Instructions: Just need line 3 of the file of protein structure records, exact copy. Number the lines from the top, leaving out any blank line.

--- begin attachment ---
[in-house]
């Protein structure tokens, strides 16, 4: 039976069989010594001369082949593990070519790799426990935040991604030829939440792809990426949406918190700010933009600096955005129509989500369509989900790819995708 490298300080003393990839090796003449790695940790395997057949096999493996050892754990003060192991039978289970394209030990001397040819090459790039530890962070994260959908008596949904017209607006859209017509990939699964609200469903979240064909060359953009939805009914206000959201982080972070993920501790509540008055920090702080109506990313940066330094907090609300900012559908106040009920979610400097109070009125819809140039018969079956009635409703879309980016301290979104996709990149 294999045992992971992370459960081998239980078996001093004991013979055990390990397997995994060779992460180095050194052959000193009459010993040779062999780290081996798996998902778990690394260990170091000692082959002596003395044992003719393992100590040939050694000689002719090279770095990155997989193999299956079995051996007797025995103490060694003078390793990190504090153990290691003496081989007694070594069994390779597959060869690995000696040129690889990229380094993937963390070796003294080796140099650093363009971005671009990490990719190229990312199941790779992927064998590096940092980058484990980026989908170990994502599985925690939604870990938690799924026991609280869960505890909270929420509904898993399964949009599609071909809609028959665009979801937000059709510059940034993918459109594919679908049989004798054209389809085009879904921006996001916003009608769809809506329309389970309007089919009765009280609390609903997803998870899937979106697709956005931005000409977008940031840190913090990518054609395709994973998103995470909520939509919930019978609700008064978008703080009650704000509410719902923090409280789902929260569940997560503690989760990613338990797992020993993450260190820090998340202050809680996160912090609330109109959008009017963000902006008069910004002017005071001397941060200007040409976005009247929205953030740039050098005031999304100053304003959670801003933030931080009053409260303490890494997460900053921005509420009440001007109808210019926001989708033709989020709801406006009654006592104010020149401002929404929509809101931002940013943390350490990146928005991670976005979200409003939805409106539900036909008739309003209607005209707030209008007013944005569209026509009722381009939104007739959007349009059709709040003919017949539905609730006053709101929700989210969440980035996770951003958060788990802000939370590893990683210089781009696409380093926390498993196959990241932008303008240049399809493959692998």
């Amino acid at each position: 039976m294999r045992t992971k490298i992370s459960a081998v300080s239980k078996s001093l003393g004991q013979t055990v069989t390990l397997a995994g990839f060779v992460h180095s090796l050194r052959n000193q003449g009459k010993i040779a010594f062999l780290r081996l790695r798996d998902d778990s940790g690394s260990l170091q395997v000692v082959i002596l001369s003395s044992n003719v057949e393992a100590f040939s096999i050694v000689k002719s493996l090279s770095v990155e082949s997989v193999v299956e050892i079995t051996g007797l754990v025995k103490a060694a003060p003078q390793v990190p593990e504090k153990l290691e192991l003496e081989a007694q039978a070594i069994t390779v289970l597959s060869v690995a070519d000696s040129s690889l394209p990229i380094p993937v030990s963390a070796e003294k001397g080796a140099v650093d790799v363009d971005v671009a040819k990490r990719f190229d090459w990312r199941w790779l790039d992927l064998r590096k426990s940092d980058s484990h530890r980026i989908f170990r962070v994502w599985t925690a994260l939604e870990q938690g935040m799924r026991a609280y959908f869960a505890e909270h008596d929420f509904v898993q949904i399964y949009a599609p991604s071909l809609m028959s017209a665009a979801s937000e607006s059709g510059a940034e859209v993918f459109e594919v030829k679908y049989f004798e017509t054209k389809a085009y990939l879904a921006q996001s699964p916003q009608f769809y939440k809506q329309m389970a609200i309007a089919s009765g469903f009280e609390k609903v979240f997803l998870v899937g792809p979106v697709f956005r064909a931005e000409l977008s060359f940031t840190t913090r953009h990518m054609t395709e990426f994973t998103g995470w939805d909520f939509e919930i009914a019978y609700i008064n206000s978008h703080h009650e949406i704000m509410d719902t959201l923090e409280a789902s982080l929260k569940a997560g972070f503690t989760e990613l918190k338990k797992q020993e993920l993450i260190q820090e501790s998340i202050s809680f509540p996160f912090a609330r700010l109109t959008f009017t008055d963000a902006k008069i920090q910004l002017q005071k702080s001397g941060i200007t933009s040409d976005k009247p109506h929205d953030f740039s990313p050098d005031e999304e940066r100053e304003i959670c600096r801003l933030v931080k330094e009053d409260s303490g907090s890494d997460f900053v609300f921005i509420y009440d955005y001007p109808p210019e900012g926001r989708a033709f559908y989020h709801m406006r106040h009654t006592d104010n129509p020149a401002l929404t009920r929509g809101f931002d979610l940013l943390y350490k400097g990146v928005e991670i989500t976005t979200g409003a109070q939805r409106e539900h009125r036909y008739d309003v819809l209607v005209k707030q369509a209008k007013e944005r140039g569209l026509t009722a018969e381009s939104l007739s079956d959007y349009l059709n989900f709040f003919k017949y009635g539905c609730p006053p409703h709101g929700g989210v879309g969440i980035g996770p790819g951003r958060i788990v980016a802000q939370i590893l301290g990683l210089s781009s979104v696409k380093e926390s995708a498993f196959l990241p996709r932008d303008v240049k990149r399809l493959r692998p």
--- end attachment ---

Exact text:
């Amino acid at each position: 039976m294999r045992t992971k490298i992370s459960a081998v300080s239980k078996s001093l003393g004991q013979t055990v069989t390990l397997a995994g990839f060779v992460h180095s090796l050194r052959n000193q003449g009459k010993i040779a010594f062999l780290r081996l790695r798996d998902d778990s940790g690394s260990l170091q395997v000692v082959i002596l001369s003395s044992n003719v057949e393992a100590f040939s096999i050694v000689k002719s493996l090279s770095v990155e082949s997989v193999v299956e050892i079995t051996g007797l754990v025995k103490a060694a003060p003078q390793v990190p593990e504090k153990l290691e192991l003496e081989a007694q039978a070594i069994t390779v289970l597959s060869v690995a070519d000696s040129s690889l394209p990229i380094p993937v030990s963390a070796e003294k001397g080796a140099v650093d790799v363009d971005v671009a040819k990490r990719f190229d090459w990312r199941w790779l790039d992927l064998r590096k426990s940092d980058s484990h530890r980026i989908f170990r962070v994502w599985t925690a994260l939604e870990q938690g935040m799924r026991a609280y959908f869960a505890e909270h008596d929420f509904v898993q949904i399964y949009a599609p991604s071909l809609m028959s017209a665009a979801s937000e607006s059709g510059a940034e859209v993918f459109e594919v030829k679908y049989f004798e017509t054209k389809a085009y990939l879904a921006q996001s699964p916003q009608f769809y939440k809506q329309m389970a609200i309007a089919s009765g469903f009280e609390k609903v979240f997803l998870v899937g792809p979106v697709f956005r064909a931005e000409l977008s060359f940031t840190t913090r953009h990518m054609t395709e990426f994973t998103g995470w939805d909520f939509e919930i009914a019978y609700i008064n206000s978008h703080h009650e949406i704000m509410d719902t959201l923090e409280a789902s982080l929260k569940a997560g972070f503690t989760e990613l918190k338990k797992q020993e993920l993450i260190q820090e501790s998340i202050s809680f509540p996160f912090a609330r700010l109109t959008f009017t008055d963000a902006k008069i920090q910004l002017q005071k702080s001397g941060i200007t933009s040409d976005k009247p109506h929205d953030f740039s990313p050098d005031e999304e940066r100053e304003i959670c600096r801003l933030v931080k330094e009053d409260s303490g907090s890494d997460f900053v609300f921005i509420y009440d955005y001007p109808p210019e900012g926001r989708a033709f559908y989020h709801m406006r106040h009654t006592d104010n129509p020149a401002l929404t009920r929509g809101f931002d979610l940013l943390y350490k400097g990146v928005e991670i989500t976005t979200g409003a109070q939805r409106e539900h009125r036909y008739d309003v819809l209607v005209k707030q369509a209008k007013e944005r140039g569209l026509t009722a018969e381009s939104l007739s079956d959007y349009l059709n989900f709040f003919k017949y009635g539905c609730p006053p409703h709101g929700g989210v879309g969440i980035g996770p790819g951003r958060i788990v980016a802000q939370i590893l301290g990683l210089s781009s979104v696409k380093e926390s995708a498993f196959l990241p996709r932008d303008v240049k990149r399809l493959r692998p």